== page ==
Magazine Capacity Laws By State 2019

A magazine is an ammunition storage and feeding device attached to a repeating firearm. Magazines come in various shapes and sizes and can be either removable or integral to the firearm.

Large-capacity magazines, also known has high-capacity magazines, are typically magazines with more than 10 rounds of ammunition and are usually associated with semi-automatic assault weapons or machine guns.

Large-capacity magazines enable a shooter to fire repeatedly without taking the time to reload, increasing the shooter’s ability to injure and kill large numbers of people in a short amount of time. Large-capacity magazines have been used in all ten of the deadliest mass shooting in the last ten years.

For example, the Las Vegas shooter in 2017 was able to shoot 100 rounds within ten seconds without having to reload. He was using an assault rifle with a bump stock and large capacity magazine. The shooter killed 50 people and injured hundreds.

In 1994, Congress adopted the Violent Crime Control and Law Enforcement Act, which banned the manufacture, transfer, and possession of semi-automatic weapons and made it unlawful to transfer or possess large-capacity ammunition feeding devices. This act expired in 2004 but did work to reduce the use of large-capacity magazines in crime down to 10%. This number climbed back to 22% by 2010.

The federal ban on large-capacity magazines has ended, however, nine states and the District of Columbia have enacted laws banning large-capacity magazines. These states are:

Each of these nine states has its own specific regulations regarding capacity limit, prohibited acts of large-capacity magazines, and the treatment of pre-owned large-capacity magazines. For example, in Colorado, the legal magazine capacity is 15 rounds. It is illegal to sell, transfer, or possess large-capacity magazines, and pre-owned large-capacity magazines are grandfathered (allowed).

Some states and the District of Columbia, do not allow pre-owned large-capacity magazines to be grandfathered. Large-capacity magazines that were owned before the law was put in place are still illegal.

Below is a table with each state’s specific laws regarding large-capacity magazines.

All of these jurisdictions except Colorado and Vermont also ban assault weapons. LCAM stands for large capacity ammunition magazines.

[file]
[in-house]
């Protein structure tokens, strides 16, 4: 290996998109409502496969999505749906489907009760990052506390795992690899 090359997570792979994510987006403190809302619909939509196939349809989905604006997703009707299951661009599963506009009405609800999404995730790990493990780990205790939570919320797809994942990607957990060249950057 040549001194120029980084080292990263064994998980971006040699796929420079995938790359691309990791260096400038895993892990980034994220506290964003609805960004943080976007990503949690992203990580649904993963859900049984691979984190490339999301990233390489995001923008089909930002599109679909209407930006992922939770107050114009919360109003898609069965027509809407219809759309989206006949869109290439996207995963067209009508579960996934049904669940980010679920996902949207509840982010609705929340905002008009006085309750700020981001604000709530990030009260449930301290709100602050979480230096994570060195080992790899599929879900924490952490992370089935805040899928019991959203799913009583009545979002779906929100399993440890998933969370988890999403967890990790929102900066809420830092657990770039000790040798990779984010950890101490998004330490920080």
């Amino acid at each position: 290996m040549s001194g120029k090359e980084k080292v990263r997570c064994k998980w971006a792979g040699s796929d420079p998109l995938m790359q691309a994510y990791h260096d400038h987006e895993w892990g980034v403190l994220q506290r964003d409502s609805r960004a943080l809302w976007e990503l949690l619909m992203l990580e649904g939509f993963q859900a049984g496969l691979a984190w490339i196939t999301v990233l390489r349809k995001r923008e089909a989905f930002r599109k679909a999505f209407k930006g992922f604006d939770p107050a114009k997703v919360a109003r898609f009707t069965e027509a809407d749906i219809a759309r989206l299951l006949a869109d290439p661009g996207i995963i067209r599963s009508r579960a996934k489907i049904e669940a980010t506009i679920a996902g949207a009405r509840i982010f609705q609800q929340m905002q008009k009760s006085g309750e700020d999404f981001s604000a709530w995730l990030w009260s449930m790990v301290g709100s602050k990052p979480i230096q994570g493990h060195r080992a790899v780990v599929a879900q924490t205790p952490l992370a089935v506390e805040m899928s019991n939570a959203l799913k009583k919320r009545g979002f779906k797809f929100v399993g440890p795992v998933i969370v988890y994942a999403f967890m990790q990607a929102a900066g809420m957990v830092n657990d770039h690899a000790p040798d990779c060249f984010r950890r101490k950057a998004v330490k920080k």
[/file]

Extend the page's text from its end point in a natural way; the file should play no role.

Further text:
State Legal Magazine Capacity Limit Prohibited Acts on LCAMs Treatment of Pre-Owned LCAMs 2019 Pop.
California10 roundsManufacture, importation, keeping for sale, offering and exposing for sale, giving, lending, and possessionNot allowed by a law that has not yet gone into effect.39,747,267
Colorado15 roundsSale, transfer, and possessionAllowed (“grandfathered”)5,770,545
Connecticut10 roundsDistribution, importation, keeping for sale, offering and exposing for sale, purchase, and possessionAllowed but must be registered.3,567,871
District of Columbia10 roundsPossession, sale and other transferNot allowed711,571
Hawaii10 roundsManufacture, possession, sale, barter, trade, gift, transfer, and acquisitionNot allowed1,416,589
Maryland10 roundsManufacture, sale, offering for sale, purchase, receipt, and transferAllowed (like all LCAMs. There is no ban on possession.)6,062,917
Massachusetts10 roundsSale, offering for sale, transfer, and possessionAllowed (“grandfathered”)6,939,373
New Jersey10 roundsManufacture, transportation, shipment, sale, disposal, and possessionNot allowed (Certain firearms with magazines capable of holding 11-15 rounds may be registered until July 13, 2019)8,922,547
New York10 roundsManufacture, transportation, disposal, and possessionNot allowed19,491,339
Vermont10 rounds for Long Guns; 15 rounds for handgunsManufacture, sale, offering for sale, purchase, receipt, transfer, and possessionAllowed (“grandfathered”)627,180